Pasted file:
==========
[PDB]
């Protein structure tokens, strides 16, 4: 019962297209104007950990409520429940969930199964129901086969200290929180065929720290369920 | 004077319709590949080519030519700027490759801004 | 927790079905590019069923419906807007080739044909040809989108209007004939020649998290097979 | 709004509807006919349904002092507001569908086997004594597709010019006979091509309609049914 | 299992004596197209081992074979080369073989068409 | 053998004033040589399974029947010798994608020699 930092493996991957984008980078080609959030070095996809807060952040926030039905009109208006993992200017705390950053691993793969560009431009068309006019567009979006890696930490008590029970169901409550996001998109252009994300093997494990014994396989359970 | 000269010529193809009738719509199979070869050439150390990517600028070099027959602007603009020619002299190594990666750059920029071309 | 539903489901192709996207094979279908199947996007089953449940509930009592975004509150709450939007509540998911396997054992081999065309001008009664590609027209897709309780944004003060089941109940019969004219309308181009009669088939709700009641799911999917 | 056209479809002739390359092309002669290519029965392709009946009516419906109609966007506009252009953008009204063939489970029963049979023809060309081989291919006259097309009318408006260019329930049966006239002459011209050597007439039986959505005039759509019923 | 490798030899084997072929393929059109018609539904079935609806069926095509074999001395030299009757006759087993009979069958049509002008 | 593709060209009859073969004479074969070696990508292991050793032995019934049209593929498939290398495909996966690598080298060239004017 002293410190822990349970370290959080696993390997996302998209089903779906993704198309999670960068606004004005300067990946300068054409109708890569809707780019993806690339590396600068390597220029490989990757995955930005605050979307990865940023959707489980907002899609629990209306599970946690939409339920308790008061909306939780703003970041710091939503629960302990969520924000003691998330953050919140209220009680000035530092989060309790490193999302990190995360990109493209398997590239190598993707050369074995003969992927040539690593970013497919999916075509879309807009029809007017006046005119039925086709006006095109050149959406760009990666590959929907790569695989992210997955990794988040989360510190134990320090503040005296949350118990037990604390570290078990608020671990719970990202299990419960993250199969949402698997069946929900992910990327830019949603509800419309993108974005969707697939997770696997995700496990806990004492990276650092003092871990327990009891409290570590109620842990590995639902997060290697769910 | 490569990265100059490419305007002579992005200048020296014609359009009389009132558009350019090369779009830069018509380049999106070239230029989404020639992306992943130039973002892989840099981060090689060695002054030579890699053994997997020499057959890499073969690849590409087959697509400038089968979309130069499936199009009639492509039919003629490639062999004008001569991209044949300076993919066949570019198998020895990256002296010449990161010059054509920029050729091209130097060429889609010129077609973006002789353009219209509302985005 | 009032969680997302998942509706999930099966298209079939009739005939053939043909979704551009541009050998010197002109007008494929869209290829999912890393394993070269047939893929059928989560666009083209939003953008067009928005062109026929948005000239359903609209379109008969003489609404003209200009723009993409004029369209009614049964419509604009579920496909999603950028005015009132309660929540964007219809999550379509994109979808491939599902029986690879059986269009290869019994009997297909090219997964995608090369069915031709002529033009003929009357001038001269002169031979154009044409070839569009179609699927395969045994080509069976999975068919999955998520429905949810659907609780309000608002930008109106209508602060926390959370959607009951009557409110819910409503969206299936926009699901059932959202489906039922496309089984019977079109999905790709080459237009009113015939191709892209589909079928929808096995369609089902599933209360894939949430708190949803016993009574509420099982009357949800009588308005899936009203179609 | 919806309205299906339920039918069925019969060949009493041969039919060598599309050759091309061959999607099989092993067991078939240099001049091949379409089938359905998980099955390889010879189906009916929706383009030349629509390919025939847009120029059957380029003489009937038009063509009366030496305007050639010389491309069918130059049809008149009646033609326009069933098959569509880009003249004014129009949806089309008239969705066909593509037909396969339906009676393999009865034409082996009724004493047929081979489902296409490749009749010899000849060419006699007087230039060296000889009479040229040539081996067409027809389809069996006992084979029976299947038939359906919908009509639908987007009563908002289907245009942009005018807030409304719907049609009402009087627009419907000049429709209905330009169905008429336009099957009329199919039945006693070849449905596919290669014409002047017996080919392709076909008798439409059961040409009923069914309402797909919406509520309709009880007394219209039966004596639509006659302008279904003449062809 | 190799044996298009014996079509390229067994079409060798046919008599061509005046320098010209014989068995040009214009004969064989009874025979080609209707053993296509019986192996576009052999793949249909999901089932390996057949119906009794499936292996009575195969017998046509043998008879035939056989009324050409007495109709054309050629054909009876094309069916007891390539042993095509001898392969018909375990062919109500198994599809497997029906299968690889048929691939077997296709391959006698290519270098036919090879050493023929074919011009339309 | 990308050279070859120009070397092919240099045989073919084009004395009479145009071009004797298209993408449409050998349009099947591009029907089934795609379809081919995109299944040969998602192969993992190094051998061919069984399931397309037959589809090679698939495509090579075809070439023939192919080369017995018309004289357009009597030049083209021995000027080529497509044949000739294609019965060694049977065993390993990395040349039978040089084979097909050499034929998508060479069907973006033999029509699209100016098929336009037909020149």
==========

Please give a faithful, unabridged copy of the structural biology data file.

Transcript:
[PDB]
């Protein structure tokens, strides 16, 4: 019962297209104007950990409520429940969930199964129901086969200290929180065929720290369920 | 004077319709590949080519030519700027490759801004 | 927790079905590019069923419906807007080739044909040809989108209007004939020649998290097979 | 709004509807006919349904002092507001569908086997004594597709010019006979091509309609049914 | 299992004596197209081992074979080369073989068409 | 053998004033040589399974029947010798994608020699 930092493996991957984008980078080609959030070095996809807060952040926030039905009109208006993992200017705390950053691993793969560009431009068309006019567009979006890696930490008590029970169901409550996001998109252009994300093997494990014994396989359970 | 000269010529193809009738719509199979070869050439150390990517600028070099027959602007603009020619002299190594990666750059920029071309 | 539903489901192709996207094979279908199947996007089953449940509930009592975004509150709450939007509540998911396997054992081999065309001008009664590609027209897709309780944004003060089941109940019969004219309308181009009669088939709700009641799911999917 | 056209479809002739390359092309002669290519029965392709009946009516419906109609966007506009252009953008009204063939489970029963049979023809060309081989291919006259097309009318408006260019329930049966006239002459011209050597007439039986959505005039759509019923 | 490798030899084997072929393929059109018609539904079935609806069926095509074999001395030299009757006759087993009979069958049509002008 | 593709060209009859073969004479074969070696990508292991050793032995019934049209593929498939290398495909996966690598080298060239004017 002293410190822990349970370290959080696993390997996302998209089903779906993704198309999670960068606004004005300067990946300068054409109708890569809707780019993806690339590396600068390597220029490989990757995955930005605050979307990865940023959707489980907002899609629990209306599970946690939409339920308790008061909306939780703003970041710091939503629960302990969520924000003691998330953050919140209220009680000035530092989060309790490193999302990190995360990109493209398997590239190598993707050369074995003969992927040539690593970013497919999916075509879309807009029809007017006046005119039925086709006006095109050149959406760009990666590959929907790569695989992210997955990794988040989360510190134990320090503040005296949350118990037990604390570290078990608020671990719970990202299990419960993250199969949402698997069946929900992910990327830019949603509800419309993108974005969707697939997770696997995700496990806990004492990276650092003092871990327990009891409290570590109620842990590995639902997060290697769910 | 490569990265100059490419305007002579992005200048020296014609359009009389009132558009350019090369779009830069018509380049999106070239230029989404020639992306992943130039973002892989840099981060090689060695002054030579890699053994997997020499057959890499073969690849590409087959697509400038089968979309130069499936199009009639492509039919003629490639062999004008001569991209044949300076993919066949570019198998020895990256002296010449990161010059054509920029050729091209130097060429889609010129077609973006002789353009219209509302985005 | 009032969680997302998942509706999930099966298209079939009739005939053939043909979704551009541009050998010197002109007008494929869209290829999912890393394993070269047939893929059928989560666009083209939003953008067009928005062109026929948005000239359903609209379109008969003489609404003209200009723009993409004029369209009614049964419509604009579920496909999603950028005015009132309660929540964007219809999550379509994109979808491939599902029986690879059986269009290869019994009997297909090219997964995608090369069915031709002529033009003929009357001038001269002169031979154009044409070839569009179609699927395969045994080509069976999975068919999955998520429905949810659907609780309000608002930008109106209508602060926390959370959607009951009557409110819910409503969206299936926009699901059932959202489906039922496309089984019977079109999905790709080459237009009113015939191709892209589909079928929808096995369609089902599933209360894939949430708190949803016993009574509420099982009357949800009588308005899936009203179609 | 919806309205299906339920039918069925019969060949009493041969039919060598599309050759091309061959999607099989092993067991078939240099001049091949379409089938359905998980099955390889010879189906009916929706383009030349629509390919025939847009120029059957380029003489009937038009063509009366030496305007050639010389491309069918130059049809008149009646033609326009069933098959569509880009003249004014129009949806089309008239969705066909593509037909396969339906009676393999009865034409082996009724004493047929081979489902296409490749009749010899000849060419006699007087230039060296000889009479040229040539081996067409027809389809069996006992084979029976299947038939359906919908009509639908987007009563908002289907245009942009005018807030409304719907049609009402009087627009419907000049429709209905330009169905008429336009099957009329199919039945006693070849449905596919290669014409002047017996080919392709076909008798439409059961040409009923069914309402797909919406509520309709009880007394219209039966004596639509006659302008279904003449062809 | 190799044996298009014996079509390229067994079409060798046919008599061509005046320098010209014989068995040009214009004969064989009874025979080609209707053993296509019986192996576009052999793949249909999901089932390996057949119906009794499936292996009575195969017998046509043998008879035939056989009324050409007495109709054309050629054909009876094309069916007891390539042993095509001898392969018909375990062919109500198994599809497997029906299968690889048929691939077997296709391959006698290519270098036919090879050493023929074919011009339309 | 990308050279070859120009070397092919240099045989073919084009004395009479145009071009004797298209993408449409050998349009099947591009029907089934795609379809081919995109299944040969998602192969993992190094051998061919069984399931397309037959589809090679698939495509090579075809070439023939192919080369017995018309004289357009009597030049083209021995000027080529497509044949000739294609019965060694049977065993390993990395040349039978040089084979097909050499034929998508060479069907973006033999029509699209100016098929336009037909020149």